Being an equal-opportunity essayist, I invite any ladies reading this to speak up if they feel insulted by what follows.
Well, never mind what follows – in the eyes of some, that opening sentence itself contains an insult.
Word came recently that in Easthampton, Mass., the school board rescinded the hiring of a new superintendent because in an e-mail to the board chair and executive assistant, both women, the candidate used the salutation “Ladies.”
The chairlady (forgive the expression) termed use of the word a “micro-aggression” and said most board members felt the salutation was “extremely unprofessional” and carried “a familiarity that he had not earned.”
That’s a dustup I’ll stay out of, since, like beauty, insults can sometimes reside in the eye of the beholder.
My Jewish forebears were masters of the insult, even coming up with some that masqueraded as compliments. The best of these: “May the next child born be named after you.”
Sounds great, yes? However, it’s tradition in Jewish life to name newborns only after the dearly departed – so you catch the drift.
If you think that’s hysterical, watch out – like a number of our words, hysteria was also once an insult, and mainly to women. It derives from the Greek word for womb, and was once regarded as a malady confined to women caused by a disorder in the uterus.
If that sounds like mumbo-jumbo, also take care. The phrase doesn’t raise eyebrows today, but some language sources say it came from a corruption of words in a West African ritual depicting a grotesque character, and once harbored racist overtones.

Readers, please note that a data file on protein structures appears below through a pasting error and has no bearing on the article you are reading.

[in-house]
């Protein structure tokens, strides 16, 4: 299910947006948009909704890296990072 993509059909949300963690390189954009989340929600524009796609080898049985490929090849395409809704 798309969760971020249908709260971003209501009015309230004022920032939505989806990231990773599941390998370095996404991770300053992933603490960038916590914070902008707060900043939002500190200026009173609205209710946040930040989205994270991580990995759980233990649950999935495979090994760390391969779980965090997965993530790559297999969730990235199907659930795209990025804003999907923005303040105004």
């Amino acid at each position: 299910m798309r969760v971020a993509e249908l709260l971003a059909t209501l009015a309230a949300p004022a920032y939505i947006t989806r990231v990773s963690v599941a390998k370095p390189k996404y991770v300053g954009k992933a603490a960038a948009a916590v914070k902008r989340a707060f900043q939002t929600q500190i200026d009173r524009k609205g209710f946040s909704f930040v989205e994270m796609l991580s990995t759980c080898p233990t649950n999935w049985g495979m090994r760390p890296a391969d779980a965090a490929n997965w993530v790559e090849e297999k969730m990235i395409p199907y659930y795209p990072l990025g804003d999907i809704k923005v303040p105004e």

If you think Fuzzy-Wuzzy was only a bear, think again. The name originated as a racist term describing Black people by the texture of their hair.
We toss off other phrases that today have lost an originally toxic meaning: Paddy wagon, with its diminutive use of the Irish-oriented name Patrick, insinuated that the Irish were criminals. Peanut gallery, so familiar to a generation of Howdy Doody fans, originally referred to the cheap seats in a theater where the “rowdy poor” were said to eat peanuts.
Phrases like Long time no see and No can do were 19th Century renderings of Chinese and Native American pidgin English that for most no longer carry their original intent of mockery.
Regarding the kerfuffle in Easthampton, one does wonder if the board was a tad too hard on the guy.
Whoa – “guy?”
Another word that once carried disparaging connotations. It reportedly stems from a failed 17th Century plot to blow up England’s House of Lords. One of the wannabe perps was Guy Fawkes, who got hanged for his treasonous ideas. In later annual observances, the English burned effigies of Fawkes, using ragged figures representing his wickedness and calling them “Guys.” Common usage over generations scrubbed the word of its disparaging elements.
As for Easthampton, officials assert there was more to the conflict than just that single word. Still, the issue produced some stage worthy verbal theatrics. In fact, I’d ill-advisedly be tempted to call it a squabble between “guys and dolls” – but 2023 being what it is, for sure I’d be run out of town.
Gerry Goldstein (firstname.lastname@example.org) a frequent contributor, is a retired Providence Journal editor and columnist.